Wednesday, 11 August 2010
The colour of china
Famously, if you dig anywhere in an English garden, you find scraps of blue and white china. If you butterfly-watch in Paxos, you soon see the flutter of blue and white wings. Two species which are highly elusive in the UK were common there: the delicate little Wood White (right,) which weaves about in the olive groves, and the Long-tailed Blue (left), which was constantly on the go above a mixture of vines and wisteria which spilled over the balcony of our villa. It also enjoyed a pea-like flower, as in the picture, whose veins slightly resemble the Blue's underwing pattern. I found it impossible to get a full picture of the blue topwings, which flash in the sun as it whizzes by. As soon as it settles, its wings fold and all you can see is the - admittedly pretty - underwing. The same applies to the Wood White, but because it flies much more slowly, I managed to get one in flight with all four wings spread out (below). Since they are all monochromatically white, it isn't terribly interesting. The picture of the blue does at least have just a glimpse of the much more glorious colours within. One day...
Just to top and tail my Paxiot adventures, I'm logging three final butterflies seen there, below: the local versions of the Small Copper, Wall and Meadow Brown. Meanwhile, to keep the Leeds end up, we were visited yesterday by our first Red Admiral of 2010's new season (as previously recorded, we saw a gallant old one on a walk in the Spring.) I didn't get a picture of yesterday's, but managed a couple of a Speckled Wood and a very small Gatekeeper, or Hedge Brown. I initially thought that it was a Small Copper, and it's made even smaller by wing damage. (Note that, too, on the Paxiot Wall, below left. It doesn't seem to affect flight until things get really tatty). This is my 300th post, something I never imagined when I started back in 2008. Many thanks to all whose interest has added greatly to the fun.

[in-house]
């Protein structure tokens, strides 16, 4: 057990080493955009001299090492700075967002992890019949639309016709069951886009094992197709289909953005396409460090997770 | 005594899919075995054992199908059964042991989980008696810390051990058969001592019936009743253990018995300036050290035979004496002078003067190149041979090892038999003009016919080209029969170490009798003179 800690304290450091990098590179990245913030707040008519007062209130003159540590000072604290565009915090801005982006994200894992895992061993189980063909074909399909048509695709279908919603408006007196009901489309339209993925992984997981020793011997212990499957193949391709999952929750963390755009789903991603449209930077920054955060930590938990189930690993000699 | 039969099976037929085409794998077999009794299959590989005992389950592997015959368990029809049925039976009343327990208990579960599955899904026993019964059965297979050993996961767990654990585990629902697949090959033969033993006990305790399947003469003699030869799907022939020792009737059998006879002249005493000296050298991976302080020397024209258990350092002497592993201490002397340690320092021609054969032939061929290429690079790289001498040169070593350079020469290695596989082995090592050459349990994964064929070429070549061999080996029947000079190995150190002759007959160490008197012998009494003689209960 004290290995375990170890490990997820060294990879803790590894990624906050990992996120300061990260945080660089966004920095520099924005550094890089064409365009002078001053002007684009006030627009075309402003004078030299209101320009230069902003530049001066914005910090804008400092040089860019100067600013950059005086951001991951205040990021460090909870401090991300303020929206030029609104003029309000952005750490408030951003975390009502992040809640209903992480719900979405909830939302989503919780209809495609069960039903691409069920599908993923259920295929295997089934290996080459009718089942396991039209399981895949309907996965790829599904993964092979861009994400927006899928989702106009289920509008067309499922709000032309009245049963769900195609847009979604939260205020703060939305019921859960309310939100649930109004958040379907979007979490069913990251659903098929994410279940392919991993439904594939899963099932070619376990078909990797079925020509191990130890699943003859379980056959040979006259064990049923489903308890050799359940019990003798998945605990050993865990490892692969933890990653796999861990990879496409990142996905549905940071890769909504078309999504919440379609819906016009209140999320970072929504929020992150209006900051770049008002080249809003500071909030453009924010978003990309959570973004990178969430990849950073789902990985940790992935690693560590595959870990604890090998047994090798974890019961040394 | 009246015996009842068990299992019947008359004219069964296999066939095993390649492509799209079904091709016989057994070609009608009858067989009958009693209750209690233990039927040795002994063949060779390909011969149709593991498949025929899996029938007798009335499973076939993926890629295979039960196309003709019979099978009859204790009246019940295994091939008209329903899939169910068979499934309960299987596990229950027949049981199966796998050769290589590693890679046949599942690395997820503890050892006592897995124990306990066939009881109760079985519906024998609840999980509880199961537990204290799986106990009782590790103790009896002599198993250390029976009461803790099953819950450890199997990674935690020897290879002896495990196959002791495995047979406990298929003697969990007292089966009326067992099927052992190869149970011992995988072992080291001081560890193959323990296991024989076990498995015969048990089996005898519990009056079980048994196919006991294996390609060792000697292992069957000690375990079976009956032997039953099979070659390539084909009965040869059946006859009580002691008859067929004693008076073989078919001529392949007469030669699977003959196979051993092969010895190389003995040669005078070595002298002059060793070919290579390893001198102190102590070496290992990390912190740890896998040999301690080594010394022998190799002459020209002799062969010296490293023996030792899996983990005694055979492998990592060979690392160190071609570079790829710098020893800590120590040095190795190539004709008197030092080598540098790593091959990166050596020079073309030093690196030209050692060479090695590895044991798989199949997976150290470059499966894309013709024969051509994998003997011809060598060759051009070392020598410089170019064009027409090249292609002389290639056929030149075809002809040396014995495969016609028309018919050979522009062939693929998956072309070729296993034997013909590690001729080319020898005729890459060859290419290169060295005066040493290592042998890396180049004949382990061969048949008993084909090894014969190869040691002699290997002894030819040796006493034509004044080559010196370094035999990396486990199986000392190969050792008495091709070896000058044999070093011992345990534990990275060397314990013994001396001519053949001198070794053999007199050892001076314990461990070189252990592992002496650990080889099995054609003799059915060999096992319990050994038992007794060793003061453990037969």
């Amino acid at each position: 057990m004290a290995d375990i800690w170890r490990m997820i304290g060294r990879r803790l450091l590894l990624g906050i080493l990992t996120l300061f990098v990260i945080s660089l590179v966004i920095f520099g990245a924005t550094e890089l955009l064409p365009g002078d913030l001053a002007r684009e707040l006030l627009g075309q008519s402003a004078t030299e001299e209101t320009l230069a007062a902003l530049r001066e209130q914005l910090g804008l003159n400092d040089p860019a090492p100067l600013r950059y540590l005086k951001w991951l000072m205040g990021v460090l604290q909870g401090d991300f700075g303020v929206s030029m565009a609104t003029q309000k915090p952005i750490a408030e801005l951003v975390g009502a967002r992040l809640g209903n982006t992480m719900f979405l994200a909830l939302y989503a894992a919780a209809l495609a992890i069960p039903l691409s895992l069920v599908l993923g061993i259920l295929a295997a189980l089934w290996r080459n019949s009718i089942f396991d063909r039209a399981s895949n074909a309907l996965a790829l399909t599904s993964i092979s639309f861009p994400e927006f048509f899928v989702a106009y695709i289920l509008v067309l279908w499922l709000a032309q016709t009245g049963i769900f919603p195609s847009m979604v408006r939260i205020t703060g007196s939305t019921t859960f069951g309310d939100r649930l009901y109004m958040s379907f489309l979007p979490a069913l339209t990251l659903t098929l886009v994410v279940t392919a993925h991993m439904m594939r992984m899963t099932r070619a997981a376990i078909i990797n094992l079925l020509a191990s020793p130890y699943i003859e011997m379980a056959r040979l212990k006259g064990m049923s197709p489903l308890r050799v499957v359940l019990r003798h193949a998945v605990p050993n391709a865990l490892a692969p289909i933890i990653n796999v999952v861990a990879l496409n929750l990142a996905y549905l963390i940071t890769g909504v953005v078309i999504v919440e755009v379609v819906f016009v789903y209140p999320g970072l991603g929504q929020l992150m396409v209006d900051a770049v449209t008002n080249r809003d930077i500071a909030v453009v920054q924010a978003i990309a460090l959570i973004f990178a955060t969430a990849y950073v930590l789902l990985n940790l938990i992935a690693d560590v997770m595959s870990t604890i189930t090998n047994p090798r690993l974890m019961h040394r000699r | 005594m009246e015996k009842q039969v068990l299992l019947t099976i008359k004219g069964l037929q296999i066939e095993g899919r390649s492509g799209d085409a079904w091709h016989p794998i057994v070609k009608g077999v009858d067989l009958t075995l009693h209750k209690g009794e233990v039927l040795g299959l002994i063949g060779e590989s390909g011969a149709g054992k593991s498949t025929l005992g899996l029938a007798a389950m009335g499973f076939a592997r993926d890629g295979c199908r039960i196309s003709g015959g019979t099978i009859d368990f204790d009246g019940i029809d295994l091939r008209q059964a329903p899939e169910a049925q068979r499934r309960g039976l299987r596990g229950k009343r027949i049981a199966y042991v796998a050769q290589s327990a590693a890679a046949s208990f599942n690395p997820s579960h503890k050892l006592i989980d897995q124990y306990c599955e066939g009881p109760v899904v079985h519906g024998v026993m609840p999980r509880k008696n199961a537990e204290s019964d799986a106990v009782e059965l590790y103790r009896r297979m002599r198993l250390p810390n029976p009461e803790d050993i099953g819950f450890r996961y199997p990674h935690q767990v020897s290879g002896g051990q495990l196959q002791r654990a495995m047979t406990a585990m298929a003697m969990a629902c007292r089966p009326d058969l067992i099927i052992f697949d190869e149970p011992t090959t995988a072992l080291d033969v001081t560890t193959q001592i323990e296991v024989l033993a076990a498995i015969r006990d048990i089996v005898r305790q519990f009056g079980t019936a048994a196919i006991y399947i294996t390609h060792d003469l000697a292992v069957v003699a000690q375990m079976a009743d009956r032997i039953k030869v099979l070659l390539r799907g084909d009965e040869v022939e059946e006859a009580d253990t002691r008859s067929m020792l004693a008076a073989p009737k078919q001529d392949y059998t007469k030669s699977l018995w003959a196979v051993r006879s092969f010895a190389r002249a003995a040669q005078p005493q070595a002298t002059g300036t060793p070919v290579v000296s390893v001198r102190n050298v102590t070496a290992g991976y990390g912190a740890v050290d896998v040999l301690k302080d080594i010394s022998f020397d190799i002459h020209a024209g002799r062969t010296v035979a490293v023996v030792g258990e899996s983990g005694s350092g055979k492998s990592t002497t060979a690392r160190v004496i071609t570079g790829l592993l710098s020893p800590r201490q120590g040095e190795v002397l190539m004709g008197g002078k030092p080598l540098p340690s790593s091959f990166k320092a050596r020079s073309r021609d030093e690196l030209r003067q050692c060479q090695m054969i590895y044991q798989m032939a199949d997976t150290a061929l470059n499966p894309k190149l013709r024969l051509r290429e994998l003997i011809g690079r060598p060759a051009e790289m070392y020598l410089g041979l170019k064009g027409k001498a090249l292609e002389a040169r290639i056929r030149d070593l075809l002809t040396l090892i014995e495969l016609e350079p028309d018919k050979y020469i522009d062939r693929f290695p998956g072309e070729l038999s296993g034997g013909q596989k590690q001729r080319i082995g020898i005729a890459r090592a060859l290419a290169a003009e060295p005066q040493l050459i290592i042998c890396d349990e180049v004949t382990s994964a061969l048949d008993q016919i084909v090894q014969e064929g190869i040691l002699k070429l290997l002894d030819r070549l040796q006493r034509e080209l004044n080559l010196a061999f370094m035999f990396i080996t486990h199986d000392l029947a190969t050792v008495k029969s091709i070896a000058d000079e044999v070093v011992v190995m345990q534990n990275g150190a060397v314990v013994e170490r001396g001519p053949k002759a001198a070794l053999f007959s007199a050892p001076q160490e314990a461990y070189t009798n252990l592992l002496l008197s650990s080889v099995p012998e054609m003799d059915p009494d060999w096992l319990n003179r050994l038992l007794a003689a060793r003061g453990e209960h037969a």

Sorry - rather a lot of pictures today and I'm not the cleverest sub-editor in terms of combining them with wraparound text. But here are the two Leeds butterflies, below: the Speckled Wood and then the little Gatekeeper (whose two alternative names both derive from its fondness for the edges and hedges of fields, rather than open land).